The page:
There are five ways you can be struck by lightning, but only one involves a direct hit.

The way someone is struck by lightning may also affect the kind of injuries they may suffer. Lightning strikes can be fatal or cause serious injuries, including cardiac arrest or damage to the nervous system. As well as the relatively superficial burns on the outside of someone’s body, electricity that enters the body can cause devastating neurological damage, including memory loss, chronic pain, and seizures. A lightning strike kills about ten percent of the people struck. According to the experts, the chances of being struck by lightning are one in 15,300 in your lifetime (defined as 80 years). If lightning is a potential threat in your area, stay vigilant and take appropriate safety precautions to keep that risk low.

Lightning strikes can pose a danger to a person based on a number of factors, such as where they are when the strike occurs, the objects they are holding, or even the amount of water on their skin. Lightning strikes someone’s skin, causing most of the current to flash across the surface, while only a small portion of the current penetrates the body. Lightning experts say that not all of the energy can be transferred through a person. It’s like taking a bucket of water and trying to pour it through a straw in three seconds.

Direct Strike – The most unlikely way to be struck by lightning is to be directly hit by a bolt and become part of the main flow of electricity from the cloud to the ground. Lightning strikes of this type tend to happen in open spaces. Some believe direct lightning strikes are more dangerous than other forms of lightning strikes; however, there is no data about lightning deaths and injuries following different types of lightning strikes to support such claims.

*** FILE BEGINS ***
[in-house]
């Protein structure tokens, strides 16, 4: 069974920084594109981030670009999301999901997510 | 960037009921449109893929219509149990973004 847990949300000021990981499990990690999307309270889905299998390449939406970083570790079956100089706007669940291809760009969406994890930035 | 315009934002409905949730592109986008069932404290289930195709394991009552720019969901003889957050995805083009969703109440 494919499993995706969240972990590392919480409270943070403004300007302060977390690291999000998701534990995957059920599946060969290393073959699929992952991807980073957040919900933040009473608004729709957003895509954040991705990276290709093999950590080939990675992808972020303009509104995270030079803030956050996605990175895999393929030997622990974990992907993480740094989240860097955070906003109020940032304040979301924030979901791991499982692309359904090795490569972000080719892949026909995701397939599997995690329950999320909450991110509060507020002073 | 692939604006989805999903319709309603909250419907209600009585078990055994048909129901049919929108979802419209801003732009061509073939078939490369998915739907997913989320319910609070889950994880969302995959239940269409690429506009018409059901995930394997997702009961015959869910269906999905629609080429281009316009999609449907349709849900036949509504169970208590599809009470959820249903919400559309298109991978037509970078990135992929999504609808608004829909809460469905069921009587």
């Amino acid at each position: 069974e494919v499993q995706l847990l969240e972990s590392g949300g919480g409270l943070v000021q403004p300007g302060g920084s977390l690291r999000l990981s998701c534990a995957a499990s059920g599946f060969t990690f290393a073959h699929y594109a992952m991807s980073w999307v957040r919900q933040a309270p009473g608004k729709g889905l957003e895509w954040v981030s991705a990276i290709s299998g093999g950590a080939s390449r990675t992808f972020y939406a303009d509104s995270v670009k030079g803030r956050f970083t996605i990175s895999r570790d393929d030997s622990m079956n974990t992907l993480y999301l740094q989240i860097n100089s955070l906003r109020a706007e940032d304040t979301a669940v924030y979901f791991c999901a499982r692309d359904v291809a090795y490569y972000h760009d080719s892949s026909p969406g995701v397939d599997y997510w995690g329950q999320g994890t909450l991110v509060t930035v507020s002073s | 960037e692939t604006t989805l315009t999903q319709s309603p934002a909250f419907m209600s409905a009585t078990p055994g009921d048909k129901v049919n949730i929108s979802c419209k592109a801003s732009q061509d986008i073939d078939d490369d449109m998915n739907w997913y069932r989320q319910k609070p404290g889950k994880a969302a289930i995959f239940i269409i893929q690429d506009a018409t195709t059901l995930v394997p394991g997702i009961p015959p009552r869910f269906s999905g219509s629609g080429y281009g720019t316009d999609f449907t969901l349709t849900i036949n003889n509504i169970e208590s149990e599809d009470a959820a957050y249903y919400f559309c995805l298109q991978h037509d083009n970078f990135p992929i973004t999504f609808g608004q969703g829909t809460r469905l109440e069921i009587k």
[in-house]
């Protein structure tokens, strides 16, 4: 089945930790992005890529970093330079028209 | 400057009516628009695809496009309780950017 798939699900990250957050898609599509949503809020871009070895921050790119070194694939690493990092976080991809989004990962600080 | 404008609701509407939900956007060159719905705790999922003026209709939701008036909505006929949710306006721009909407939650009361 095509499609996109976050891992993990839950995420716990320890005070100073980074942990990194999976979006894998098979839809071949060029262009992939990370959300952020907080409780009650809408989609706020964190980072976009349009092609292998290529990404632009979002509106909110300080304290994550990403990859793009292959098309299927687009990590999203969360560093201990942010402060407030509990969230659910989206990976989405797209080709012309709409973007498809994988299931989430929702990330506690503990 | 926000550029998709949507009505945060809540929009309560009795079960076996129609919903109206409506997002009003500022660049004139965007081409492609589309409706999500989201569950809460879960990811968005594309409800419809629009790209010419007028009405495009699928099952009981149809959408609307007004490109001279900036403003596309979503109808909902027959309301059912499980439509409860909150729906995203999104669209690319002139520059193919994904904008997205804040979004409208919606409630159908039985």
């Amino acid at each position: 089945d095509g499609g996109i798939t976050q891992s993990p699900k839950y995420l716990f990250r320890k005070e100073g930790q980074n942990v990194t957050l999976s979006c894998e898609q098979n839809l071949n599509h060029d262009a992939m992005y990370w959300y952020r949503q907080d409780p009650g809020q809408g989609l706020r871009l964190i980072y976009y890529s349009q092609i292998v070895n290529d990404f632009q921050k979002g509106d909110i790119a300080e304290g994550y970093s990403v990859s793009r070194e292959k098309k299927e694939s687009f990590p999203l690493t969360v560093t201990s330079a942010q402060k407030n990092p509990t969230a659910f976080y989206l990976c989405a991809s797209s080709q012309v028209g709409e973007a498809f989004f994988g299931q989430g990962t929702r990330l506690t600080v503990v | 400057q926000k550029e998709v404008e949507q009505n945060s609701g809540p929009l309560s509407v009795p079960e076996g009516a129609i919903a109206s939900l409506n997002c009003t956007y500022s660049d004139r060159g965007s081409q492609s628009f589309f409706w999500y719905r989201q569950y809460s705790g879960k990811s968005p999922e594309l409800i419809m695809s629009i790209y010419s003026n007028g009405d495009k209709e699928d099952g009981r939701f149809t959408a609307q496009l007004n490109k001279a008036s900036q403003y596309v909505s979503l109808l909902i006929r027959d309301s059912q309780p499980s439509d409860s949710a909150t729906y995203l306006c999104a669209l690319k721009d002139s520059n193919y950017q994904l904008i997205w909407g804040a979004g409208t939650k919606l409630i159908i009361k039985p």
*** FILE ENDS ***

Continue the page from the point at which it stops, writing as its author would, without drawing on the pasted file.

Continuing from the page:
Ground Current – Anyone near the lightning strike is at risk of shock from ground current, the electricity that flows through the ground away from the strike point. Lightning strikes caused by ground currents cause approximately half of all lightning-related injuries and deaths. Despite not knowing exactly how far a person must be from the point of the strike to be safe from ground currents, he suspects that the further away they are, the safer they will be. Lightning may strike moist soil in an even line and may strike dry, non-conductive soil in a jagged line. Large swathes of land can be damaged by ground currents.

Side Flash – Lightning causes side flashes when it strikes an object, like a tree or pole, and the current jumps out to strike a person nearby. Under a tree, people usually take shelter from a storm when they experience side flashes. As the electrical current takes longer to pass through the body, side flashes can cause deeper burns than direct strikes. In direct contact with the body, the current penetrates deeper and is more potent.

Conduction – The biggest risk to people who are inside is conducted lightning, which travels through metal surfaces like wires, plumbing, water faucets, windows and doors. The garage floor is typically made of concrete, a somewhat conductive material, and reinforced with wires or rebars, which is why people are often at risk of electrical shock while in their garages.

Streamer – Thunderstorms are caused when a negatively charged stepped leader, an electrical channel, zigzags down to the ground before encountering a positively charged streamer moving upward. Lightning is produced by the current flowing between the two and the multiple return strokes flowing between them. Streamers pose a serious danger to people caught in them.

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